THE KING'S DAUGHTER
Worth's authentically detailed portrait of Elizabeth of York -- the daughter, niece, wife and mother of kings -- whose marriage to Henry VII ended the War of the Roses, displays the author's passion for the period and her adoration of her characters. She turns what might be an ordinary fictionalized biography into a banquet of simply luscious and delicious history.
At age 17, Elizabeth is trapped in the battle for the throne when her uncle Richard, the Duke of Gloucester, becomes king. Richard abuses his power, declaring her a bastard and imprisoning her brothers, the "little princes," in the Tower.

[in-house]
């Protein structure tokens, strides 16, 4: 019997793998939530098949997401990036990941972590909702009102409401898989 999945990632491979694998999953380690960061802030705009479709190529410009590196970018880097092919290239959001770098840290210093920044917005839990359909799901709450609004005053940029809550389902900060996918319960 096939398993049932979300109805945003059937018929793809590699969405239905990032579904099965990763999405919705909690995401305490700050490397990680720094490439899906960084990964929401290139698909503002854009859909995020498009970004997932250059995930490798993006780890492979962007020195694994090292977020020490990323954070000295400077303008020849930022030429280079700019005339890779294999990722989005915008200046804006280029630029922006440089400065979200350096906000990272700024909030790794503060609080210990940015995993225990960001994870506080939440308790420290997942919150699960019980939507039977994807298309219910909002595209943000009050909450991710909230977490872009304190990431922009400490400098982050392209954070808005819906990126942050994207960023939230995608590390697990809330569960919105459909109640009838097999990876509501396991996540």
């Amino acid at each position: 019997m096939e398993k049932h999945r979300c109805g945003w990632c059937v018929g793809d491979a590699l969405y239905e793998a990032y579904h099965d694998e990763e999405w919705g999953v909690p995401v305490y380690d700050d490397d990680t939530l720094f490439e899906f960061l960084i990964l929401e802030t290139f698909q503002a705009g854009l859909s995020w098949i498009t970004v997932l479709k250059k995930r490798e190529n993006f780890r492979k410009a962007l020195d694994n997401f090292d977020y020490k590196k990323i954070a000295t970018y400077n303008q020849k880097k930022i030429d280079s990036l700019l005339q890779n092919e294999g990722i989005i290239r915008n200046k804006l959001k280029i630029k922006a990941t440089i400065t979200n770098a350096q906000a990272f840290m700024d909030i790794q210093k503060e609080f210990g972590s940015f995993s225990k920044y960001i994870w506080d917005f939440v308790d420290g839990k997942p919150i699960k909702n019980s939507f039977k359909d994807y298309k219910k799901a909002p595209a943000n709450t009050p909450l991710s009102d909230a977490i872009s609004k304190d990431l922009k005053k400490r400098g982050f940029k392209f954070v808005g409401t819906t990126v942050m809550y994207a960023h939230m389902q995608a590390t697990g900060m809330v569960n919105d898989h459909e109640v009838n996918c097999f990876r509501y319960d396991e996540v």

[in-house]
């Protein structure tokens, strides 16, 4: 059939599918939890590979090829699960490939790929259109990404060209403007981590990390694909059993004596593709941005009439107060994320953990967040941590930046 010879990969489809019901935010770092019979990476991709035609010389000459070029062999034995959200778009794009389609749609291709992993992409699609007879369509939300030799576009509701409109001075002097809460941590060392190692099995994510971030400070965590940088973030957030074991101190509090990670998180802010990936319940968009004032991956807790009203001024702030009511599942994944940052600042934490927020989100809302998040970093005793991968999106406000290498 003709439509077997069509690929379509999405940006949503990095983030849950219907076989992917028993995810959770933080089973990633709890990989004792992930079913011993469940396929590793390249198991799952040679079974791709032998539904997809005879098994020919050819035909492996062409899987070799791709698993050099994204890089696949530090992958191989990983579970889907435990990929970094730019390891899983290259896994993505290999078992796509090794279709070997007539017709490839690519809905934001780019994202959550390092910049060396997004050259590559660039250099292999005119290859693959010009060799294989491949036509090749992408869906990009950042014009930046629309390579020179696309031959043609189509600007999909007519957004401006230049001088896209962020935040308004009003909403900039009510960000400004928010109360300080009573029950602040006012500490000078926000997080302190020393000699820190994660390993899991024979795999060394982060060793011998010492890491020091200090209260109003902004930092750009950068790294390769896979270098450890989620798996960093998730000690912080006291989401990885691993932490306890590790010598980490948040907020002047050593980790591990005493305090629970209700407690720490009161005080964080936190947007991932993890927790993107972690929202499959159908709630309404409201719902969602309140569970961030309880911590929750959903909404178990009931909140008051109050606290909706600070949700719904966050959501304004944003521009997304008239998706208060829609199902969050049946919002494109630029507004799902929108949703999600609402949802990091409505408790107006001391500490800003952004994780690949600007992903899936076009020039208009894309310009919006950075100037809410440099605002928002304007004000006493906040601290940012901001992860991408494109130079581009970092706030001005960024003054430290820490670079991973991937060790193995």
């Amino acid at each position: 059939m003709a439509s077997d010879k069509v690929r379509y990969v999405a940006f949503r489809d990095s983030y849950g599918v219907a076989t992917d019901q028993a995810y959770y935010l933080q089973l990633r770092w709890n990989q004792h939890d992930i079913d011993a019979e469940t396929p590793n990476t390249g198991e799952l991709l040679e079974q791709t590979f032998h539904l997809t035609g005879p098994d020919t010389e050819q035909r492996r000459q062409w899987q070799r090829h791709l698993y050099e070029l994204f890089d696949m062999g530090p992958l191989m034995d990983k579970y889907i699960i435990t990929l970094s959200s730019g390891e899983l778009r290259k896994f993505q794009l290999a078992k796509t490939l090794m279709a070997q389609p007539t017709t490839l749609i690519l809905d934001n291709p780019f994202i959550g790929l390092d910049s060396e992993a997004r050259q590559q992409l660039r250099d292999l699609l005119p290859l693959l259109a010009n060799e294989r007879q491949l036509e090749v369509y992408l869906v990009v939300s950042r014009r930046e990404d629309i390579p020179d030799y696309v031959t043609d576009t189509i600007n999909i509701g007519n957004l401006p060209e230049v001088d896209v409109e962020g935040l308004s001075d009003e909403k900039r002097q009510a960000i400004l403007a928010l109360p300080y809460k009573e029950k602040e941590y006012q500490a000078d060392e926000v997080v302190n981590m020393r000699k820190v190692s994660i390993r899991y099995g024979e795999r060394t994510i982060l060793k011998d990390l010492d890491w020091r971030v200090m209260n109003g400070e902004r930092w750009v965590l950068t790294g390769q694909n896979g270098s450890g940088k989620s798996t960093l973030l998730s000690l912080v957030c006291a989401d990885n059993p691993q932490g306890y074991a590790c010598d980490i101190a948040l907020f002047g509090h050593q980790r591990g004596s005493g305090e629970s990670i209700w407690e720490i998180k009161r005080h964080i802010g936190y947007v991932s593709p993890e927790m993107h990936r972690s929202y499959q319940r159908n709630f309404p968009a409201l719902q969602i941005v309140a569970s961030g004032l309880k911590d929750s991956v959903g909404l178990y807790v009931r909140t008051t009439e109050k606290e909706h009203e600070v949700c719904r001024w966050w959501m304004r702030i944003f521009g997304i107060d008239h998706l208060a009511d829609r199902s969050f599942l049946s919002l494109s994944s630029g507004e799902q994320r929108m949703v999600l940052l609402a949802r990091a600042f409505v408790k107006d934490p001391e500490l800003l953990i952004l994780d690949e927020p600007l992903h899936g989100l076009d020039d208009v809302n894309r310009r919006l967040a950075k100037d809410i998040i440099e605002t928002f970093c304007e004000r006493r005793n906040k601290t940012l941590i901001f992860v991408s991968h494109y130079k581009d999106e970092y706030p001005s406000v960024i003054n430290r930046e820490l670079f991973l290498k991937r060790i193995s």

Elizabeth questions what's happened, but it takes her dying aunt to put things into perspective, claiming Richard worthy of admiration and trust. She faces her destiny and marries Henry Tudor. Deemed the "Good Queen" by the people, she sees hope when her eldest son, Prince Arthur, marries Katherine of Aragon, and her daughter is wed to the Scots king. When Arthur dies, she ponders young Henry's fate. It's her spirit, intelligence and courage that hold England together. (Berkley, Dec., 416 pp., $15.00)